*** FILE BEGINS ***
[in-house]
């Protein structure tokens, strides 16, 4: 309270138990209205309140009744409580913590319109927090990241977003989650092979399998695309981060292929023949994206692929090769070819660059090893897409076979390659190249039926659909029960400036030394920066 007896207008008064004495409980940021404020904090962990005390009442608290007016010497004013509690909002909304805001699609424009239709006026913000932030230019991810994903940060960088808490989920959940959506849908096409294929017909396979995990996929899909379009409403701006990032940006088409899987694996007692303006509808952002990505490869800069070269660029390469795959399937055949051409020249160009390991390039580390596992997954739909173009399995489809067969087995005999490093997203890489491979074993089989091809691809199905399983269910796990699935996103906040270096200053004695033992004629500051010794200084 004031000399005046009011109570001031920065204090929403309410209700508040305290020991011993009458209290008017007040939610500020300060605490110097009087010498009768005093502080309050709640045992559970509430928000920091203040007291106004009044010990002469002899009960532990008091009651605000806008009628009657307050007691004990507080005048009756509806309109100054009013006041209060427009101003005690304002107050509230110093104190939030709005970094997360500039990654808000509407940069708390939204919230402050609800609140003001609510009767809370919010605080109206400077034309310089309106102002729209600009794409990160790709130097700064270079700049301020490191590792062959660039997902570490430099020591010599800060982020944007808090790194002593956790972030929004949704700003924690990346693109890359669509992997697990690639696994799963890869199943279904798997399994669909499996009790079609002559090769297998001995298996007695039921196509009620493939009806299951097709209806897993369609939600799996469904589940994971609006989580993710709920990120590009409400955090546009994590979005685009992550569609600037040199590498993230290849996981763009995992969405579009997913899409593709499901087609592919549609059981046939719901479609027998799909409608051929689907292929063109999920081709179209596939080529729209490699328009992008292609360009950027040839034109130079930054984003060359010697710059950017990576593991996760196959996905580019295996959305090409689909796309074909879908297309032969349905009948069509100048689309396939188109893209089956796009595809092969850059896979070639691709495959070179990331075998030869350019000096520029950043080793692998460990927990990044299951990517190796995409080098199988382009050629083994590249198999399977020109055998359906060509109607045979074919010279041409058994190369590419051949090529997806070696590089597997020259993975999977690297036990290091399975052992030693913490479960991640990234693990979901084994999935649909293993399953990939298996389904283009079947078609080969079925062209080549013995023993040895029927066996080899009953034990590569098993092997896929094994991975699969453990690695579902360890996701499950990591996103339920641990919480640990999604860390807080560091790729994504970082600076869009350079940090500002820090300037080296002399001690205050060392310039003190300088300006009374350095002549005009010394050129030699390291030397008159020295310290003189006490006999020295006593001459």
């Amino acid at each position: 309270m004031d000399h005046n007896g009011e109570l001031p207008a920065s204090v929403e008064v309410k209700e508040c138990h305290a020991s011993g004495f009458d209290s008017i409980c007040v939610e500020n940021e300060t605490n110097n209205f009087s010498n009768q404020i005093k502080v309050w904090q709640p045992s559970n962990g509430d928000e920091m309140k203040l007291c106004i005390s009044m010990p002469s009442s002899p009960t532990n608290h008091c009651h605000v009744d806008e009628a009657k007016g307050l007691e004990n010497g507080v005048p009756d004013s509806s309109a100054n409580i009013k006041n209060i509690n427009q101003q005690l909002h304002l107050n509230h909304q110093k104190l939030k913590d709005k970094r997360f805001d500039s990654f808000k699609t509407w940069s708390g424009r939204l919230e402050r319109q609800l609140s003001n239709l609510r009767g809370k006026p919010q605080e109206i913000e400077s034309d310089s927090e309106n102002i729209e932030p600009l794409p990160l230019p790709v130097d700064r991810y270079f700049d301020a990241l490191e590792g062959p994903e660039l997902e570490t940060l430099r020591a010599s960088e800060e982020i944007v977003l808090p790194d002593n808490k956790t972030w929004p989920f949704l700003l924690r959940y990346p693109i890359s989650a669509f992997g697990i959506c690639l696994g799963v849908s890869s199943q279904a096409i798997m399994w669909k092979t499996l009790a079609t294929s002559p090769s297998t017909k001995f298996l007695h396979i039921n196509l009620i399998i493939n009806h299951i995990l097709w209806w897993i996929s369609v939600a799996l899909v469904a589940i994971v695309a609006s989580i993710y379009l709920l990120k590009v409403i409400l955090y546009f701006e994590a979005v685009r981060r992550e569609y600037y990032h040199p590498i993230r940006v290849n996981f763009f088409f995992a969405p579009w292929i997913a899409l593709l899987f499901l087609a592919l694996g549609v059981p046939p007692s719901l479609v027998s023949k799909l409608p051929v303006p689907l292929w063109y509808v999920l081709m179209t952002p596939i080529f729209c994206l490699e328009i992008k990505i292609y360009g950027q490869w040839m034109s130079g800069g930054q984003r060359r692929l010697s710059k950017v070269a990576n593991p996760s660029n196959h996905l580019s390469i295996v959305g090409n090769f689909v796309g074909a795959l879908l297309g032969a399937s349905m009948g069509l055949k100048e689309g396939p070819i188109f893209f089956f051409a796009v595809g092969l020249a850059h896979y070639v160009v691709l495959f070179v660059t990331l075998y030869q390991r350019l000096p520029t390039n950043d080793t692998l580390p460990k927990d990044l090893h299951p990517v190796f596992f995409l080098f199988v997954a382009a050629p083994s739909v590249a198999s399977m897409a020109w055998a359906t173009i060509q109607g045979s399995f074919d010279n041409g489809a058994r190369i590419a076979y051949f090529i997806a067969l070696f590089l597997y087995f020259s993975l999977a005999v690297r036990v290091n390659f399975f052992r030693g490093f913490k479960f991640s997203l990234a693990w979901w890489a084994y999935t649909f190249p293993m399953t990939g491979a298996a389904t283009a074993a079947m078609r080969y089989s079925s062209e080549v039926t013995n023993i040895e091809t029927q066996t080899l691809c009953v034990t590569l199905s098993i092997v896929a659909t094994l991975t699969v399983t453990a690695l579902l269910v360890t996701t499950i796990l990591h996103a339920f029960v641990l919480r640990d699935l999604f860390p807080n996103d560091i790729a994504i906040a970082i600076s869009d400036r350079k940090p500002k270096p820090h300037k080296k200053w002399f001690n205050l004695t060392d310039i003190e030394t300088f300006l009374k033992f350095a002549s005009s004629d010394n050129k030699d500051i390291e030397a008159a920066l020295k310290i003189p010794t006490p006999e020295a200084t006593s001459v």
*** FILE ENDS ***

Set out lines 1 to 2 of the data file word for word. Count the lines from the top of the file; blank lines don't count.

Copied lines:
[in-house]
């Protein structure tokens, strides 16, 4: 309270138990209205309140009744409580913590319109927090990241977003989650092979399998695309981060292929023949994206692929090769070819660059090893897409076979390659190249039926659909029960400036030394920066 007896207008008064004495409980940021404020904090962990005390009442608290007016010497004013509690909002909304805001699609424009239709006026913000932030230019991810994903940060960088808490989920959940959506849908096409294929017909396979995990996929899909379009409403701006990032940006088409899987694996007692303006509808952002990505490869800069070269660029390469795959399937055949051409020249160009390991390039580390596992997954739909173009399995489809067969087995005999490093997203890489491979074993089989091809691809199905399983269910796990699935996103906040270096200053004695033992004629500051010794200084 004031000399005046009011109570001031920065204090929403309410209700508040305290020991011993009458209290008017007040939610500020300060605490110097009087010498009768005093502080309050709640045992559970509430928000920091203040007291106004009044010990002469002899009960532990008091009651605000806008009628009657307050007691004990507080005048009756509806309109100054009013006041209060427009101003005690304002107050509230110093104190939030709005970094997360500039990654808000509407940069708390939204919230402050609800609140003001609510009767809370919010605080109206400077034309310089309106102002729209600009794409990160790709130097700064270079700049301020490191590792062959660039997902570490430099020591010599800060982020944007808090790194002593956790972030929004949704700003924690990346693109890359669509992997697990690639696994799963890869199943279904798997399994669909499996009790079609002559090769297998001995298996007695039921196509009620493939009806299951097709209806897993369609939600799996469904589940994971609006989580993710709920990120590009409400955090546009994590979005685009992550569609600037040199590498993230290849996981763009995992969405579009997913899409593709499901087609592919549609059981046939719901479609027998799909409608051929689907292929063109999920081709179209596939080529729209490699328009992008292609360009950027040839034109130079930054984003060359010697710059950017990576593991996760196959996905580019295996959305090409689909796309074909879908297309032969349905009948069509100048689309396939188109893209089956796009595809092969850059896979070639691709495959070179990331075998030869350019000096520029950043080793692998460990927990990044299951990517190796995409080098199988382009050629083994590249198999399977020109055998359906060509109607045979074919010279041409058994190369590419051949090529997806070696590089597997020259993975999977690297036990290091399975052992030693913490479960991640990234693990979901084994999935649909293993399953990939298996389904283009079947078609080969079925062209080549013995023993040895029927066996080899009953034990590569098993092997896929094994991975699969453990690695579902360890996701499950990591996103339920641990919480640990999604860390807080560091790729994504970082600076869009350079940090500002820090300037080296002399001690205050060392310039003190300088300006009374350095002549005009010394050129030699390291030397008159020295310290003189006490006999020295006593001459």